EGU22-1557, updated on 27 Mar 2022
EGU General Assembly 2022
© Author(s) 2022. This work is distributed under
the Creative Commons Attribution 4.0 License.

Long-term coastal uplift due to non-recoverable forearc deformation during the interseismic phase of the subduction earthquake cycle

Bar Oryan1, Jean-Arthur Olive2, Romain Jolivet2, Lucile Bruhat2, and Luca Malatesta3
Bar Oryan et al.
  • 1Lamont Doherty Earth Observatory, Columbia University, New York, USA (
  • 2Ecole Normale Supérieure, Paris, France
  • 3GFZ, Potsdam, Germany

Simple elastic dislocation models have been widely used to describe the surface displacements associated with subduction zone earthquake cycles. To first order, these assume a portion of the plate interface is locked during the interseismic period, inducing subsidence in the offshore domain and uplift in the onshore region. In contrast, megathrust earthquakes will impart the opposite surface displacement with offshore uplift and onshore subsidence. Such a purely elastic description of the earthquake cycle implies that interseismic deformation should be entirely compensated by large megathrust earthquakes, amounting to effectively zero deformation over numerous cycles. Recent studies however propose that spatial patterns of interseismic (short-term) deformation are reflected in long-term trends of coastal uplift (Jolivet et al., 2020), as well as in the morphology of subduction margins, which is shaped over 100s of kyrs by the interaction of tectonic and surface processes (Malatesta et al., 2021). This suggests that the repetition of seemingly elastic cycles somehow leads to non-recoverable long-term deformation.

We postulate that a small increment of inelastic deformation accumulates during each interseismic phase, leading to a long-term unbalance of co-, post- and interseismic strain. To test this hypothesis, we evaluate the variations in upper plate stress imparted by down-dip gradients in megathrust locking during the interseismic period in the Chile and Cascadia subduction zones. We add these changes to the estimated background stress state of the upper plate, and assess the extent of frictional yielding within the forearc as a function of interseismic slip deficit and upper plate strength. We find that the onset of yielding in the late interseismic phase coincides with observed areas of microseismicity at these subduction margins, typically located above the downdip end of the locked zone.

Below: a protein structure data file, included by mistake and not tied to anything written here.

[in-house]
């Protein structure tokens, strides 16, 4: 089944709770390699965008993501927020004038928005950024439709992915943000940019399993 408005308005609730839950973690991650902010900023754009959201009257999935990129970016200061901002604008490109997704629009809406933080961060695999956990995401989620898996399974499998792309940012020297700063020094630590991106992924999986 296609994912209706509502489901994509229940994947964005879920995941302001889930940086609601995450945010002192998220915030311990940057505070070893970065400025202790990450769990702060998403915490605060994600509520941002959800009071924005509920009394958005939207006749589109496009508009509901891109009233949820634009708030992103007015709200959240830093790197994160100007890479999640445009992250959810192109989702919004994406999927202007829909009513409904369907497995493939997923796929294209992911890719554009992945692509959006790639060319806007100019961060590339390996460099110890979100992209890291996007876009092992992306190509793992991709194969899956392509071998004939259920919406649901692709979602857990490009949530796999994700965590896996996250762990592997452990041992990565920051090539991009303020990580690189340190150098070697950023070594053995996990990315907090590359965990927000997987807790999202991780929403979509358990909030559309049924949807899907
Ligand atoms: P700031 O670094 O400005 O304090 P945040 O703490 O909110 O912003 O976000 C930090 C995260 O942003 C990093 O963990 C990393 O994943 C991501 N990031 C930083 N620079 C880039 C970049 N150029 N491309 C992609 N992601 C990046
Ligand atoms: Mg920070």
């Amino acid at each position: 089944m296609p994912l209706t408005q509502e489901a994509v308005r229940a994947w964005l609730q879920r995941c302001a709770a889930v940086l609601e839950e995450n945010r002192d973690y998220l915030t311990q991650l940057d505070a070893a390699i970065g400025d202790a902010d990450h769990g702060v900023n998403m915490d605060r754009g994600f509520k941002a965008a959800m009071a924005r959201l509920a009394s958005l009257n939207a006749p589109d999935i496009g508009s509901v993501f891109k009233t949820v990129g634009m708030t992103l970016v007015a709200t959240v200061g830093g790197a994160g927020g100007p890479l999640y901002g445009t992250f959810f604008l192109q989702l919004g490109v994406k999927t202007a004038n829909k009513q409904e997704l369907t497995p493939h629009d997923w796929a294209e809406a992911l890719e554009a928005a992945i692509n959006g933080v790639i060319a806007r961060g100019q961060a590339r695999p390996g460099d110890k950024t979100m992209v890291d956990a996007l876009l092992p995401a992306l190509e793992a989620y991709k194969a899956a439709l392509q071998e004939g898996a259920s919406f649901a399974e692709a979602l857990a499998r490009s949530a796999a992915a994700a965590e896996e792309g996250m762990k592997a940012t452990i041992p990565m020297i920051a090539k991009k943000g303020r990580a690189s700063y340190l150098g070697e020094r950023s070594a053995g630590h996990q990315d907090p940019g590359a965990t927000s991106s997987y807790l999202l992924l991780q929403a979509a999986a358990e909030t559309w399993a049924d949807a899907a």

We then estimate the permanent surface uplift imparted by this upper plate yielding employing a statistical approach. We model frictional yielding of the forearc as incremental slip on a population of small faults whose spatial distribution reflects the fraction of the interseismic phase duration spent at yield. We further assume that the temporal distribution of these slip follows a Gutenberg-Richter distribution of parameters consistent with the observed microseismicity. Upon summing the displacements due to each of these dislocations, we estimate the irreversible surface displacement field associated with multiple seismic cycle.  This ultimately amounts to permanent uplift concentrated above the transition from freely slipping to fully coupled megathrust, and is consistent with the geometry and rates of long-term uplift recorded in Chile. We also demonstrate how our model can explain the recently reported correlation between location of downdip locking limit and shelf break in many active margins.

How to cite: Oryan, B., Olive, J.-A., Jolivet, R., Bruhat, L., and Malatesta, L.: Long-term coastal uplift due to non-recoverable forearc deformation during the interseismic phase of the subduction earthquake cycle, EGU General Assembly 2022, Vienna, Austria, 23–27 May 2022, EGU22-1557,, 2022.


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